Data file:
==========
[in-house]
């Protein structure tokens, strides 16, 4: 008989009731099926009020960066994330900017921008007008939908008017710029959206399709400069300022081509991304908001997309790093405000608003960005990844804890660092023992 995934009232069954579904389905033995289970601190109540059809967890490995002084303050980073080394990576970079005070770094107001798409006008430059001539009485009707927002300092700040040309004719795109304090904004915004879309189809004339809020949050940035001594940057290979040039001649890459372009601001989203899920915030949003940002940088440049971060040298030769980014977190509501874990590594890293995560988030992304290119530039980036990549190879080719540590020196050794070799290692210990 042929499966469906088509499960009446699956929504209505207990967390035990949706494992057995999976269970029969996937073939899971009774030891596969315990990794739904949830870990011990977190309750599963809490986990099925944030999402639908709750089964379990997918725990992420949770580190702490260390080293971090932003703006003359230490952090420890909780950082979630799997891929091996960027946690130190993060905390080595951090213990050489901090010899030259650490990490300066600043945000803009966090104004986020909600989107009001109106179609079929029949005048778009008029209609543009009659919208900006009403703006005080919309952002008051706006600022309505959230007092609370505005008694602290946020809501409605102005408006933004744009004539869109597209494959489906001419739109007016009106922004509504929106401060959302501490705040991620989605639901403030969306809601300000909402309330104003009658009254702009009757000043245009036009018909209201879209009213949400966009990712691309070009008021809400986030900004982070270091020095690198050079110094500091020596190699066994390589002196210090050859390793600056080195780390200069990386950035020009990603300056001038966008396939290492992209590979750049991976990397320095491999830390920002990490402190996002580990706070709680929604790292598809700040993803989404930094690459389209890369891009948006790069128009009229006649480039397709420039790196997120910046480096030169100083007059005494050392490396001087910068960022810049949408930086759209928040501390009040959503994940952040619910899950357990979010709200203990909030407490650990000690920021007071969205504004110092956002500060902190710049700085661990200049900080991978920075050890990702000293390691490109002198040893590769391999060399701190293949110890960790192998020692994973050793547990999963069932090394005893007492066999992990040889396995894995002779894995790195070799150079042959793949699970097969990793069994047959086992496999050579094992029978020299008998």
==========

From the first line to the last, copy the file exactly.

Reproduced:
[in-house]
């Protein structure tokens, strides 16, 4: 008989009731099926009020960066994330900017921008007008939908008017710029959206399709400069300022081509991304908001997309790093405000608003960005990844804890660092023992 995934009232069954579904389905033995289970601190109540059809967890490995002084303050980073080394990576970079005070770094107001798409006008430059001539009485009707927002300092700040040309004719795109304090904004915004879309189809004339809020949050940035001594940057290979040039001649890459372009601001989203899920915030949003940002940088440049971060040298030769980014977190509501874990590594890293995560988030992304290119530039980036990549190879080719540590020196050794070799290692210990 042929499966469906088509499960009446699956929504209505207990967390035990949706494992057995999976269970029969996937073939899971009774030891596969315990990794739904949830870990011990977190309750599963809490986990099925944030999402639908709750089964379990997918725990992420949770580190702490260390080293971090932003703006003359230490952090420890909780950082979630799997891929091996960027946690130190993060905390080595951090213990050489901090010899030259650490990490300066600043945000803009966090104004986020909600989107009001109106179609079929029949005048778009008029209609543009009659919208900006009403703006005080919309952002008051706006600022309505959230007092609370505005008694602290946020809501409605102005408006933004744009004539869109597209494959489906001419739109007016009106922004509504929106401060959302501490705040991620989605639901403030969306809601300000909402309330104003009658009254702009009757000043245009036009018909209201879209009213949400966009990712691309070009008021809400986030900004982070270091020095690198050079110094500091020596190699066994390589002196210090050859390793600056080195780390200069990386950035020009990603300056001038966008396939290492992209590979750049991976990397320095491999830390920002990490402190996002580990706070709680929604790292598809700040993803989404930094690459389209890369891009948006790069128009009229006649480039397709420039790196997120910046480096030169100083007059005494050392490396001087910068960022810049949408930086759209928040501390009040959503994940952040619910899950357990979010709200203990909030407490650990000690920021007071969205504004110092956002500060902190710049700085661990200049900080991978920075050890990702000293390691490109002198040893590769391999060399701190293949110890960790192998020692994973050793547990999963069932090394005893007492066999992990040889396995894995002779894995790195070799150079042959793949699970097969990793069994047959086992496999050579094992029978020299008998």